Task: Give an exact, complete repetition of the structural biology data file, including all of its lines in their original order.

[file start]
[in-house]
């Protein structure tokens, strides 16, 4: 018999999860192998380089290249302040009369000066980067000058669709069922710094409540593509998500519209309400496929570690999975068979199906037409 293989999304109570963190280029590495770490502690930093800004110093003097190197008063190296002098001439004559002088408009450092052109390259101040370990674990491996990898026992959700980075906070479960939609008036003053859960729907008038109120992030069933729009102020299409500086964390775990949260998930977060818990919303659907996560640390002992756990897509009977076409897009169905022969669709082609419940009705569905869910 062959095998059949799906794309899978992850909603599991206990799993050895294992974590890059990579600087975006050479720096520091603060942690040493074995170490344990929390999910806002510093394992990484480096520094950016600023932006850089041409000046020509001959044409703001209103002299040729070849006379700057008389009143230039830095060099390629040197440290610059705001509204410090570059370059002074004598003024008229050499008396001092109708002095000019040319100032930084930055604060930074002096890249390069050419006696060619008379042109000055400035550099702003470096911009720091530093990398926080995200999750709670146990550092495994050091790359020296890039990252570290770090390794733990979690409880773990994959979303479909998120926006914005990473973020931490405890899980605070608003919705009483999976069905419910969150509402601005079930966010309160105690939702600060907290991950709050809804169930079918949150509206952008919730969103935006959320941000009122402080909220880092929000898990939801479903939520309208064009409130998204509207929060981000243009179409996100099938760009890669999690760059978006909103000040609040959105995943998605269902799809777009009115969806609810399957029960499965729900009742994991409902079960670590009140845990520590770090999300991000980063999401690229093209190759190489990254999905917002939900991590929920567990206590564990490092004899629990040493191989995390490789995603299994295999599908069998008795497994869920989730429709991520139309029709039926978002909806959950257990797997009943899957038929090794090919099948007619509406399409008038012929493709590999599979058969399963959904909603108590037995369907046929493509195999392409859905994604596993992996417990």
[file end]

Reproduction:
[in-house]
């Protein structure tokens, strides 16, 4: 018999999860192998380089290249302040009369000066980067000058669709069922710094409540593509998500519209309400496929570690999975068979199906037409 293989999304109570963190280029590495770490502690930093800004110093003097190197008063190296002098001439004559002088408009450092052109390259101040370990674990491996990898026992959700980075906070479960939609008036003053859960729907008038109120992030069933729009102020299409500086964390775990949260998930977060818990919303659907996560640390002992756990897509009977076409897009169905022969669709082609419940009705569905869910 062959095998059949799906794309899978992850909603599991206990799993050895294992974590890059990579600087975006050479720096520091603060942690040493074995170490344990929390999910806002510093394992990484480096520094950016600023932006850089041409000046020509001959044409703001209103002299040729070849006379700057008389009143230039830095060099390629040197440290610059705001509204410090570059370059002074004598003024008229050499008396001092109708002095000019040319100032930084930055604060930074002096890249390069050419006696060619008379042109000055400035550099702003470096911009720091530093990398926080995200999750709670146990550092495994050091790359020296890039990252570290770090390794733990979690409880773990994959979303479909998120926006914005990473973020931490405890899980605070608003919705009483999976069905419910969150509402601005079930966010309160105690939702600060907290991950709050809804169930079918949150509206952008919730969103935006959320941000009122402080909220880092929000898990939801479903939520309208064009409130998204509207929060981000243009179409996100099938760009890669999690760059978006909103000040609040959105995943998605269902799809777009009115969806609810399957029960499965729900009742994991409902079960670590009140845990520590770090999300991000980063999401690229093209190759190489990254999905917002939900991590929920567990206590564990490092004899629990040493191989995390490789995603299994295999599908069998008795497994869920989730429709991520139309029709039926978002909806959950257990797997009943899957038929090794090919099948007619509406399409008038012929493709590999599979058969399963959904909603108590037995369907046929493509195999392409859905994604596993992996417990």